These considerations apply only to the failure to accept provision and have no applicablity to the failure to apply provision because the offer cannot accompany the referral.  Therefore in cases of the failure to apply provision this requirement is satisfied where the referral is made to the individual in writing and contains all of the elements of a written job offer as specified herein and which elements are consistent with the job order specifications.

    The written job offer should give the name of the employer location of job, the job title, starting date, the hours and the pay.  A more detailed description may not be required as a condition of imposing a disqualification.

    Subparagraph (D)(ii) also provides that a claimant for extended benefits cannot be disqualified under the failure to accept or failure to apply provisions if the job "was not listed with the State employment service."

    A job "listed with the State employment service" means that there was a valid job order in active employment service files.  If an employer notifies the agency that he offered a claimant a job and the claimant refused the job, the claimant cannot be disqualified under section 202(a)(3)(A)(i) if that employer had not given the employment service an order for that job prior to the offer and its refusal. This requirement is also applicable to the failure to apply provision.

    Application to extended benefit claimants of suitable work criteria for a regular benefit claimants.

    Subparagraphs (D)(iii) provides that an individual shall not be denied benefits under the failure to accept or failure to apply provisions:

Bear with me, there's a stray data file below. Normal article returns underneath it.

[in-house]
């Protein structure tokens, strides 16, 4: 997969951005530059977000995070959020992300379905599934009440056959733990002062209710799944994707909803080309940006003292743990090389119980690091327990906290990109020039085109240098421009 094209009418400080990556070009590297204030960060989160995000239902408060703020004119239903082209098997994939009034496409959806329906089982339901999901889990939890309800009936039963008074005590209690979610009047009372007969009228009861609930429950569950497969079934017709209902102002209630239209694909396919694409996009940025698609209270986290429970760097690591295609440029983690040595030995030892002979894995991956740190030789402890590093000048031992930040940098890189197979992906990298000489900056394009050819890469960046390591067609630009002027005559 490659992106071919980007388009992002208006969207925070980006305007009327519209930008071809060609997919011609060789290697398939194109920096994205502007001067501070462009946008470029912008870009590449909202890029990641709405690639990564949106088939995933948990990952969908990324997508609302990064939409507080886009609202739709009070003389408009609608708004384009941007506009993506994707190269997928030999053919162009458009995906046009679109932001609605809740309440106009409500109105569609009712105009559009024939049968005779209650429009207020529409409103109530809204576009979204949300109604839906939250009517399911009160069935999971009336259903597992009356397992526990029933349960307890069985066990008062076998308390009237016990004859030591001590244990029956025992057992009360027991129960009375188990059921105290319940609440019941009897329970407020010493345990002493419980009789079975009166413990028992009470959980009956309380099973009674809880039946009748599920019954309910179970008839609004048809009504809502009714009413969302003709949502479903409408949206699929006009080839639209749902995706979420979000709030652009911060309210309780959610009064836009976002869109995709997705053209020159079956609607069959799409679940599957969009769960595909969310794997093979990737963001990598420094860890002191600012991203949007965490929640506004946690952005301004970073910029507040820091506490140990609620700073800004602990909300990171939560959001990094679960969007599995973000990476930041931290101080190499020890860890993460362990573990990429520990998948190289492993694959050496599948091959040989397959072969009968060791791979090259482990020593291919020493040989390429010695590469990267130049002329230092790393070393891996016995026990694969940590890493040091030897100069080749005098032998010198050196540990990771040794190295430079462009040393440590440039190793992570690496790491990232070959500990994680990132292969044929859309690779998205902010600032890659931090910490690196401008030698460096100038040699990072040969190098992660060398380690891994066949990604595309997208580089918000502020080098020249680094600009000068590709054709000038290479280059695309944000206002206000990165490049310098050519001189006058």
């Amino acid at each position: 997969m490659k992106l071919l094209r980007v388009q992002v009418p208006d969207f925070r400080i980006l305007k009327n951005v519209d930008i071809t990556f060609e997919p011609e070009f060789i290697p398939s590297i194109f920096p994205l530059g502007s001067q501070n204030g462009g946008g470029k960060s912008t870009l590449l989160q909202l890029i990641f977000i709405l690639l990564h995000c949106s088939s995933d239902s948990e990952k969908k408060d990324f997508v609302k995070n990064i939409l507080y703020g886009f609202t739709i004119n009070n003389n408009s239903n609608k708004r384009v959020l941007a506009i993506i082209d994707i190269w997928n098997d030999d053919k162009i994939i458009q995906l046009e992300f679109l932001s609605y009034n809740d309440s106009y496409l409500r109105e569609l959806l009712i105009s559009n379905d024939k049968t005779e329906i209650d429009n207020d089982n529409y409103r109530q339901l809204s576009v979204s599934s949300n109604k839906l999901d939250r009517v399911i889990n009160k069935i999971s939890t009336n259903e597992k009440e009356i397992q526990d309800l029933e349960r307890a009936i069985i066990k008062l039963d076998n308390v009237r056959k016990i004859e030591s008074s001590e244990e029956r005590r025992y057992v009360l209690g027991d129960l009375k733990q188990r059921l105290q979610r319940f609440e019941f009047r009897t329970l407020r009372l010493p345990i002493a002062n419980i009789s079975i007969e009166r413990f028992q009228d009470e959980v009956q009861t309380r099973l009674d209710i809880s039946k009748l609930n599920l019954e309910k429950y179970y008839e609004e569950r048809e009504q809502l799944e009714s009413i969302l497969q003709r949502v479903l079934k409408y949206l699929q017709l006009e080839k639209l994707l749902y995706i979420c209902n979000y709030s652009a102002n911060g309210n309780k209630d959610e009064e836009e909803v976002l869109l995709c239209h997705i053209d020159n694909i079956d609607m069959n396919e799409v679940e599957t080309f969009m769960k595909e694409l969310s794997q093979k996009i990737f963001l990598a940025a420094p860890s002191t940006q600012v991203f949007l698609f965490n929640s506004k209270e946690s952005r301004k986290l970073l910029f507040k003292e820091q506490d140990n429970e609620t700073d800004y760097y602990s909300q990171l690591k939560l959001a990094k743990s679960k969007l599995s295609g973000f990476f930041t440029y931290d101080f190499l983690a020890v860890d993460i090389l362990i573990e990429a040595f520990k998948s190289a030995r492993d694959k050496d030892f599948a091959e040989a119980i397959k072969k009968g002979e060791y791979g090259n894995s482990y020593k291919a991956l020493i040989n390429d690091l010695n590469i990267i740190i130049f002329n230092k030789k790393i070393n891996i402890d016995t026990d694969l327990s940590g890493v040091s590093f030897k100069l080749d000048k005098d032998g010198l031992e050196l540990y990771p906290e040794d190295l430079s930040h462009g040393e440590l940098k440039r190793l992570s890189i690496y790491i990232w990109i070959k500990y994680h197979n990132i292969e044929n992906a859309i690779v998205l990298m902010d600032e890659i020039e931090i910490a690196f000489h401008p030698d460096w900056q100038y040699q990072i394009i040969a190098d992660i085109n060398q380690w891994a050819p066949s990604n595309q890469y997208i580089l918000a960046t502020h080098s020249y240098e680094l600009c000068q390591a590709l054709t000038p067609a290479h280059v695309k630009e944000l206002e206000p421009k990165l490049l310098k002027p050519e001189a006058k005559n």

The provisions intend that the current suitable work criteria; in the State law with respect to regular benefits should remain effective with respect to extended benefits so long as they are not inconsistent with subparagraphs (C) and (E).  Notice at the outset that the reference to subparagraph (E) has no effect since none of the provisions in subparagraph (E) involve considerations applicable to the denial of benefits under the failure to accept or failure to apply provisions.  Subparagraph (E) relates solely to the denial of benefits under the actively seeking work provisions and therefore can have no applicability to the provisions in subparagraph (D)(iii).

    The usual provision in State laws provide that the following should be considered in determining suitability of work: The degree of risk to the health, safety and morals of the claimant, the claimant's physical fitness, his prior training and experience, prior earnings, length of unemployment and prospects for securing local work in his customary occupation, and the distance of the work from his residence.

    These suitable work criteria are applicable to extended benefit claimants to the extent that the criteria are not specifically addressed by and are not inconsistent with the amendments in section 202(a)(3).

    The degree of risk to the claimant's health, safety and morals, his physical fitness and his prior training and experience would be applicable to extended benefit claimants since they are factors to be included in determining his capability to do the work as provided in subparagraph (C).  However, any consideration of prior training and experience factors under the State law that gives greater weight to such factors beyond the mere capability of the individual to perform the offered work, would be inconsistent with the provisions in subparagraph (C) and therefore inapplicable in determining the individual's capability to do the work.  Length of unemployment and prospects for securing work in his customary occupation are not applicable criteria since these matters are dealt wtih in subparagraph (C).  However, the fact that the work offered was not at the claimant's highest skill would not be reason for holding the work unsuitable so long as the work was within the individual's capabilities.

    Factors such as the claimant's prior earnings, including the availability of fringe benefits, would not be applicable, since the amendments set out the remuneration requirements involved in determining whether a job is suitable.

    Application of Labor Standards Requirements of Section 3304(a)(5), and Requirements of Section 3304(a)(8), FUTA